Just like most Dutch people, I love biking. For me it's the best way of transportation within a city. You don't have to wait for your bus or tram to arrive, you can leave whenever you want, which gives you a lot of freedom. But when I moved to London, I wasn't completely sure whether I would start biking or not. I'm used to biking in Amsterdam, where traffic can be just as busy as in London, but the big difference between those cities is that in Amsterdam cyclists are at the top of the traffic hierarchy, and in London they are absolutely not. Another big difference is that in Amsterdam, and actually in all of the Netherlands, everyone cycles. Students, children, the elderly, business people, even the prime minister cycles to work. Whereas in London the typical cyclist is somewhere between 20 and 50, rides a racing bike and wears special bike clothing. Lots of people wear a helmet, some put on a visibility jacket, and others go all the way and put on anything that is fluorescent yellow. Even shoes.
In London, cycling is not just seen as a means to get from A to B, but as a very serious sport. As I said a lot of people wear special cycling gear and some of them also cycle as if they are training for the Tour the France. Also bicycle racing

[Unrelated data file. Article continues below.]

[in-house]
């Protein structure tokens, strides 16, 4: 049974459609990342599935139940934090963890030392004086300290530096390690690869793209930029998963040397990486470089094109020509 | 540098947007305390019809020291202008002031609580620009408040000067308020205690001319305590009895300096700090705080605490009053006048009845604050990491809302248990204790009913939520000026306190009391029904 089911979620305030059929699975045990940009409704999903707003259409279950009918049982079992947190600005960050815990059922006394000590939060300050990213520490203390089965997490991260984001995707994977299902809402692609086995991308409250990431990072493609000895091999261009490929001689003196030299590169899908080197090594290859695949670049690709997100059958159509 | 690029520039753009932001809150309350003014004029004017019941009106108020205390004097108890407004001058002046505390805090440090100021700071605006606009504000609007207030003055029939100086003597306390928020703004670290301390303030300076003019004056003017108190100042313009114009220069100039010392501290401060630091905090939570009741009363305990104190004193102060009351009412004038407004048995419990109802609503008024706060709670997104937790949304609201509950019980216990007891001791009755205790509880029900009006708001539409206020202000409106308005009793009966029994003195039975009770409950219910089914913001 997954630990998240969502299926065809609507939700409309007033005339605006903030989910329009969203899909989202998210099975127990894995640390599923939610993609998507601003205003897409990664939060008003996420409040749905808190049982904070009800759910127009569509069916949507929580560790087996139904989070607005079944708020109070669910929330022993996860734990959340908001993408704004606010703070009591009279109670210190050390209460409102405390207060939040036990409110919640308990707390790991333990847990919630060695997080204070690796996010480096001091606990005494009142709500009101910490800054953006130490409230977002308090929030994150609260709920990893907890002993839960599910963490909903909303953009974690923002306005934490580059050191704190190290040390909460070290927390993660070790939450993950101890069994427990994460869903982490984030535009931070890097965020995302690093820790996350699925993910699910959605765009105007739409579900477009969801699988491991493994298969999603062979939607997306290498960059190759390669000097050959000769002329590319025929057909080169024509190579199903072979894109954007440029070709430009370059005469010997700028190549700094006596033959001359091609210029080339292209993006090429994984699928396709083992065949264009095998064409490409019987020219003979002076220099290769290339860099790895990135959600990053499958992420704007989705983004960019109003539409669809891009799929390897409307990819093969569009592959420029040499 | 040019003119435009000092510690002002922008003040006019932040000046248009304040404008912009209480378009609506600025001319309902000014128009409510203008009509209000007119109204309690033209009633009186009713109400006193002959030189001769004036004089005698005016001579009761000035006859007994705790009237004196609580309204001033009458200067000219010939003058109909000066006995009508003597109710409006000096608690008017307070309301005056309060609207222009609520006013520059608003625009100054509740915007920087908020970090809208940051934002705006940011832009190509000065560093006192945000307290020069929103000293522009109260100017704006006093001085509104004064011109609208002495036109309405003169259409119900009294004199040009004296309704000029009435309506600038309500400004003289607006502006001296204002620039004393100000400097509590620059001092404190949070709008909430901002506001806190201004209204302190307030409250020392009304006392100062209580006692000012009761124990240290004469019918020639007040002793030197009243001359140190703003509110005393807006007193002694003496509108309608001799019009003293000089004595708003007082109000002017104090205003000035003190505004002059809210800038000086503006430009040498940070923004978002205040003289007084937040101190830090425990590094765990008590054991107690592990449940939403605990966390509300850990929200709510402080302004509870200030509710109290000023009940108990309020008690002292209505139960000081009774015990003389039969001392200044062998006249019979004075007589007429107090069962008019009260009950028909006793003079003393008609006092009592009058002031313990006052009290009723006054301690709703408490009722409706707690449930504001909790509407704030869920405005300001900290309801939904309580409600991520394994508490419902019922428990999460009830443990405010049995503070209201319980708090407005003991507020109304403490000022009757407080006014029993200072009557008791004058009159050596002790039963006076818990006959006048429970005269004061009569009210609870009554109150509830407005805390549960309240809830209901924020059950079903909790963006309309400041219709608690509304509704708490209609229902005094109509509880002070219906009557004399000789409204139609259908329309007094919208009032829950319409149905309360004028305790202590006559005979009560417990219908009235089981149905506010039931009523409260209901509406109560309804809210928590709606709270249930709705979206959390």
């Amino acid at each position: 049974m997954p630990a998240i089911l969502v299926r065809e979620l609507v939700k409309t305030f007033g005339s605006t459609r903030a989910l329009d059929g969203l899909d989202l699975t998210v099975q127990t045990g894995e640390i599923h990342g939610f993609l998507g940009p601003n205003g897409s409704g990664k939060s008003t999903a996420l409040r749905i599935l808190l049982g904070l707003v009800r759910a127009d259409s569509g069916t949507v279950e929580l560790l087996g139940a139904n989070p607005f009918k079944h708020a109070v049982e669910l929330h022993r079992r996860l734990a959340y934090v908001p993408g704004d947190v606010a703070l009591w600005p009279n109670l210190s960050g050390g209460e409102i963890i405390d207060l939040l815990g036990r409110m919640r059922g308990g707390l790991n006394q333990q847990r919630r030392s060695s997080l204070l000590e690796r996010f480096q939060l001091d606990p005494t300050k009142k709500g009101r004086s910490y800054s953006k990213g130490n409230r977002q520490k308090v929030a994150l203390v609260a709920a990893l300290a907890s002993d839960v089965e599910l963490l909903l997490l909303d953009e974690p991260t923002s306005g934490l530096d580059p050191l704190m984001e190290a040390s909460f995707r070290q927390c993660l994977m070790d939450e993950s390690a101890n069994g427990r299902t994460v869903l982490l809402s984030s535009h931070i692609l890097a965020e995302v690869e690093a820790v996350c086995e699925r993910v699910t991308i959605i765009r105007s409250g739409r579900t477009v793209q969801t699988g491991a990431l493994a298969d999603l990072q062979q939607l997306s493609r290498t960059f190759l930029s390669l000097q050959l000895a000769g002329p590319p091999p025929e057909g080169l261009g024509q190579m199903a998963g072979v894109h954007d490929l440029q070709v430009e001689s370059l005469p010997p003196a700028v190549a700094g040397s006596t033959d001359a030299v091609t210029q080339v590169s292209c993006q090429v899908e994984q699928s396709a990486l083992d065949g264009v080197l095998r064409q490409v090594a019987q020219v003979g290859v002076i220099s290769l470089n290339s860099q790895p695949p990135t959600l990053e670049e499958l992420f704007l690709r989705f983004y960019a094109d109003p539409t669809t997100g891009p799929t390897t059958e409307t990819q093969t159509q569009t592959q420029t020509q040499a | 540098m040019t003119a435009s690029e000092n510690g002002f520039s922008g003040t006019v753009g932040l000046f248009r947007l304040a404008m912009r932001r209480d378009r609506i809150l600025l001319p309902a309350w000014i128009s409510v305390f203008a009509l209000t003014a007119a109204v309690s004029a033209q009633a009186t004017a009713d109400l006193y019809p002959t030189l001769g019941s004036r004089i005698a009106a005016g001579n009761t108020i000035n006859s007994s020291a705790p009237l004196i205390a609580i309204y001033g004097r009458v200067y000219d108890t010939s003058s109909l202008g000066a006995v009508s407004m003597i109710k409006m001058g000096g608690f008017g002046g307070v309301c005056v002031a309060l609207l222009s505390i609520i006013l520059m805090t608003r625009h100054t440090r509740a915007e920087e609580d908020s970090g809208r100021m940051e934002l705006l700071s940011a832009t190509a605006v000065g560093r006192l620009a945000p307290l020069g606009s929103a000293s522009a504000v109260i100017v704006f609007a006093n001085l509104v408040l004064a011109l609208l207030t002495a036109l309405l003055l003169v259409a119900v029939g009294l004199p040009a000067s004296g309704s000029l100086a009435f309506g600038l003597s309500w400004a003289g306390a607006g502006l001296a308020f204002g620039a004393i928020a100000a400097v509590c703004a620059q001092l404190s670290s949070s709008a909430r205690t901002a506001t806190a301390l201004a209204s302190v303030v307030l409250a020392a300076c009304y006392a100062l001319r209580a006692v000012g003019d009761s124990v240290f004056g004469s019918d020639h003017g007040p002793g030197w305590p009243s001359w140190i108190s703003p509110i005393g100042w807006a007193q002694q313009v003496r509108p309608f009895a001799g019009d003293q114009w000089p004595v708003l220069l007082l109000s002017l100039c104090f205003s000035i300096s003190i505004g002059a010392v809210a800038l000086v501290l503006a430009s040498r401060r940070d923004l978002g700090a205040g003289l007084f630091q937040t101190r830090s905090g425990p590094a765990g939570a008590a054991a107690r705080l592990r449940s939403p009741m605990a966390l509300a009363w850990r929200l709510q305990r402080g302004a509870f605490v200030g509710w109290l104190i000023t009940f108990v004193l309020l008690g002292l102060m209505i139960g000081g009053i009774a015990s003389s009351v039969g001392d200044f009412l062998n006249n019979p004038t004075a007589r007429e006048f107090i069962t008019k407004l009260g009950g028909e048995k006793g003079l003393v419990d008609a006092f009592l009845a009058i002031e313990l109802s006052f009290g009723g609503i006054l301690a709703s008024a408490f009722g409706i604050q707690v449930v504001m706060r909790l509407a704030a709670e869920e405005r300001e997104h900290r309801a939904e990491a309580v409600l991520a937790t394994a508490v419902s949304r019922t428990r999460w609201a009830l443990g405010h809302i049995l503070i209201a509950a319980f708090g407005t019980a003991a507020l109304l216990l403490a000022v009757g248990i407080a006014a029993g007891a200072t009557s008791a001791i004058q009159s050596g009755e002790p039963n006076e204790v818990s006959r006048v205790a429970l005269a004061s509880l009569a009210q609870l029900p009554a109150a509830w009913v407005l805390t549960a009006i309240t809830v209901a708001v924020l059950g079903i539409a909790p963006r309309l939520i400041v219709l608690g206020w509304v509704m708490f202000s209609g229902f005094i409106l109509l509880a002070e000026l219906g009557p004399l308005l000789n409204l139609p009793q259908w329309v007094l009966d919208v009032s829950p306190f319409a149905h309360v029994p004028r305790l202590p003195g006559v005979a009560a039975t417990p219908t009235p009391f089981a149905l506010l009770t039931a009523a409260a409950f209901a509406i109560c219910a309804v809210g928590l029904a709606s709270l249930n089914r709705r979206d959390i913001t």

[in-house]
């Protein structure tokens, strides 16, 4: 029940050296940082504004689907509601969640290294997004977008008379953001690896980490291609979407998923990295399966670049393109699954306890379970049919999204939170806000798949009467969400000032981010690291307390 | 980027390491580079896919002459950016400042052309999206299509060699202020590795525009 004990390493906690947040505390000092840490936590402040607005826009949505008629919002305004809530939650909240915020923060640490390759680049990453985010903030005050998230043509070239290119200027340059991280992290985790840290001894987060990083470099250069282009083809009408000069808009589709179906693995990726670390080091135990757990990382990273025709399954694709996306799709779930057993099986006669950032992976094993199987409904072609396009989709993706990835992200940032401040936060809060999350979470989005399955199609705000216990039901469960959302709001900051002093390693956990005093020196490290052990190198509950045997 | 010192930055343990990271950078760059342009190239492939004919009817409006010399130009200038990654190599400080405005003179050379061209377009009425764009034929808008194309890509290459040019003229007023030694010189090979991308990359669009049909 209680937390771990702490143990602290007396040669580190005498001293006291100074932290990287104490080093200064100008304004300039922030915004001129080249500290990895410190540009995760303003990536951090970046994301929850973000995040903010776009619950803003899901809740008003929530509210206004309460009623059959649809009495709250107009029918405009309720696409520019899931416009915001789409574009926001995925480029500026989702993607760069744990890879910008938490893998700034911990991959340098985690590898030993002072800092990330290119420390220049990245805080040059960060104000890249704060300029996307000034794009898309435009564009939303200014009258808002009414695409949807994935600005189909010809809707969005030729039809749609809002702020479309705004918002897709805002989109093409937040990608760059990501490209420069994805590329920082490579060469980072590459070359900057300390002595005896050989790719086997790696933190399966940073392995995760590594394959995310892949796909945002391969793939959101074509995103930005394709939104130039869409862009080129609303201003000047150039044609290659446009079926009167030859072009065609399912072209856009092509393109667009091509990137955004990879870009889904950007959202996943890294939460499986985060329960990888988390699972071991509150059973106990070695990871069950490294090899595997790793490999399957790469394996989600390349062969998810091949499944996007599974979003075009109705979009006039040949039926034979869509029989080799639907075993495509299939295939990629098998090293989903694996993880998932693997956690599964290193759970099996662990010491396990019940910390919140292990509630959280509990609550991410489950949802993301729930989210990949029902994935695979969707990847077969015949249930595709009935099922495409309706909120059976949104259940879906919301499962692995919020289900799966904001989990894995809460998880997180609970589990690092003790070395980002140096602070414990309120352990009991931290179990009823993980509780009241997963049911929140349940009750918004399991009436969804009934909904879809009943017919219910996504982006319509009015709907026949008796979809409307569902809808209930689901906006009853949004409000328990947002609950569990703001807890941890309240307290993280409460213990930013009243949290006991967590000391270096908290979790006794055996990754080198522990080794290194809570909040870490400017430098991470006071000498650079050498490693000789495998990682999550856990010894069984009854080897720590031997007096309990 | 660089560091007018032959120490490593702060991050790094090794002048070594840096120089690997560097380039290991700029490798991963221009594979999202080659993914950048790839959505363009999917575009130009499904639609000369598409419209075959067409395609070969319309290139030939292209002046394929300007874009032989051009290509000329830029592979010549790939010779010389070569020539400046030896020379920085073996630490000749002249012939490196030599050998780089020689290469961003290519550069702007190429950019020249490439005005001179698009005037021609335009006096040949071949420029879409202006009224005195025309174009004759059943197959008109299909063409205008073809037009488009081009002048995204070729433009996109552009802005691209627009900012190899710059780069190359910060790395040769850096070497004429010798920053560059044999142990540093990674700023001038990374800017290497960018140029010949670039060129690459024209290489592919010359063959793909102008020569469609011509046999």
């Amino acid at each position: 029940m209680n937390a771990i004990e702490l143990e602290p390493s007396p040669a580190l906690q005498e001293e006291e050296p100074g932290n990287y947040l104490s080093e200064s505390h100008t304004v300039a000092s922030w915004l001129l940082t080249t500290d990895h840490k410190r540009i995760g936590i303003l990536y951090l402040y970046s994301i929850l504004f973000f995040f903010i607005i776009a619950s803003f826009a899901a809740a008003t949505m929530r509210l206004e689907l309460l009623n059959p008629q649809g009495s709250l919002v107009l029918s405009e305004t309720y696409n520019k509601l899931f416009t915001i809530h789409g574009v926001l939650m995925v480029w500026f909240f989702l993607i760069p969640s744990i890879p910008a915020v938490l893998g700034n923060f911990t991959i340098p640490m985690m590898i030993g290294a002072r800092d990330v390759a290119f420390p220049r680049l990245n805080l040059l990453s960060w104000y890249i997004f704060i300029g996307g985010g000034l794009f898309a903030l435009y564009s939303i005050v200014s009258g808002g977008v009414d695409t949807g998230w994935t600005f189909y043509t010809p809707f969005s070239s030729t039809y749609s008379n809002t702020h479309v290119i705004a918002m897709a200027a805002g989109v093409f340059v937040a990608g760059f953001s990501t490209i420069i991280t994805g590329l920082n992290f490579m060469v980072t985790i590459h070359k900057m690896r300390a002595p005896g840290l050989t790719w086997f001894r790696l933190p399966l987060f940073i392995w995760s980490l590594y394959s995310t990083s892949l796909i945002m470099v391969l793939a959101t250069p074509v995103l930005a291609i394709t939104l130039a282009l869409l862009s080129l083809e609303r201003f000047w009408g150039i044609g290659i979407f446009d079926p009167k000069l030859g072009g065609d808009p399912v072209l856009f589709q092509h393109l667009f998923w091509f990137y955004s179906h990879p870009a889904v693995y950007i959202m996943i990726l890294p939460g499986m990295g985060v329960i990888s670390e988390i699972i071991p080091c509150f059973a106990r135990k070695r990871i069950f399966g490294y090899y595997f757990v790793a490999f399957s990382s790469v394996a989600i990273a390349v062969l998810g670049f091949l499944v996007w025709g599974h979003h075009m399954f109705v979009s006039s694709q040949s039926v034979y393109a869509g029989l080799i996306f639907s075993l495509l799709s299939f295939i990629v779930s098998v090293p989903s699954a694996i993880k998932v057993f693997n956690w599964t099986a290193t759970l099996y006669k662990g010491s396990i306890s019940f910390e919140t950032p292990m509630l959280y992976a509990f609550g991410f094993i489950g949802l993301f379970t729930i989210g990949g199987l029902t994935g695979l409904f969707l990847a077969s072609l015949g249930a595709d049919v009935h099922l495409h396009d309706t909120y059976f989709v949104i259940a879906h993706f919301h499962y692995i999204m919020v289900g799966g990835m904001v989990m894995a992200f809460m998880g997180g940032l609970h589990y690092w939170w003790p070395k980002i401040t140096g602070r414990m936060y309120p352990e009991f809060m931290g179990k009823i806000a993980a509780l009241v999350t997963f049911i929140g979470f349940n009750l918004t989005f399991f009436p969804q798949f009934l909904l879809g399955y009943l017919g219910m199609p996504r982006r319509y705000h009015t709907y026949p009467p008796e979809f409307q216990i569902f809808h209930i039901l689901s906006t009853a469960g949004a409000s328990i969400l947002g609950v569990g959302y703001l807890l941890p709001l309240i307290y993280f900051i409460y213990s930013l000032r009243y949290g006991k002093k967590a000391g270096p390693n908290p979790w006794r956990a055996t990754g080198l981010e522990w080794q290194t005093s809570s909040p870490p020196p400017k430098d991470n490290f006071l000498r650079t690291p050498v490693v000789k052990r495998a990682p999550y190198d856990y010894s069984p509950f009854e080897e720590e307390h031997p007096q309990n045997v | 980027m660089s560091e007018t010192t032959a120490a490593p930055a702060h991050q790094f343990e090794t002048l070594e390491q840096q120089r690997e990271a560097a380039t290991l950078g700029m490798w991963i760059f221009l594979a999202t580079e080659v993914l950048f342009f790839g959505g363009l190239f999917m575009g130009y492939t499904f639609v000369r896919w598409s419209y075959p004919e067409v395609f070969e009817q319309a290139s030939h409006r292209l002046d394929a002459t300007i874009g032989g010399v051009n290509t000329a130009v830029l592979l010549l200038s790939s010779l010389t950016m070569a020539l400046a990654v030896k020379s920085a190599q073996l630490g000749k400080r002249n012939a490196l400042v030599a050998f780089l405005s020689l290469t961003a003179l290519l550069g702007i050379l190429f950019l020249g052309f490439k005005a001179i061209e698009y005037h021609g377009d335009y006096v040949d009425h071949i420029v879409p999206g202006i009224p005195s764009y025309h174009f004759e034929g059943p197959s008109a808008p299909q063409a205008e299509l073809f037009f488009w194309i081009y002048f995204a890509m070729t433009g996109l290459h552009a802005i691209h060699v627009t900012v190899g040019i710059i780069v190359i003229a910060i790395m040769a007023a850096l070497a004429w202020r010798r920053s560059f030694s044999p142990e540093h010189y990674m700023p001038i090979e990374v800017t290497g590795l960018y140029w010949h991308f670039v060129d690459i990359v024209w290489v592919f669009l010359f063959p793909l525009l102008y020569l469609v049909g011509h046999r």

seems to be quite a 'hip' sport and hobby in London. I've also seen quite some (hipster) cafes that, apart from food and drinks, sell cycling gear and sometimes even have a bike repair place in the back. And they are often decorated with bike accessories such as shirts of the Tour the France.
I recently had lunch at one on Old Street called Look mum no hands.
It's a really cool place, and the coffee and food are delicious!
I think London has great potential to become a real bike city, just like Amsterdam. Especially now the mayor, Boris Johnson (who's already got the public Boris (barclays) bicycles called after him), has confirmed that the city will get
segregated bike lanes and a cycling superhighway
. But for now, I must say that biking in the UK's capital is a challenge and sometimes I feel like I need at least double the ears and eyes I have. Nevertheless, I'd recommend anyone to start biking, because if more people start to bike, other traffic just has to adapt and the city will ultimately become more bike-able :)
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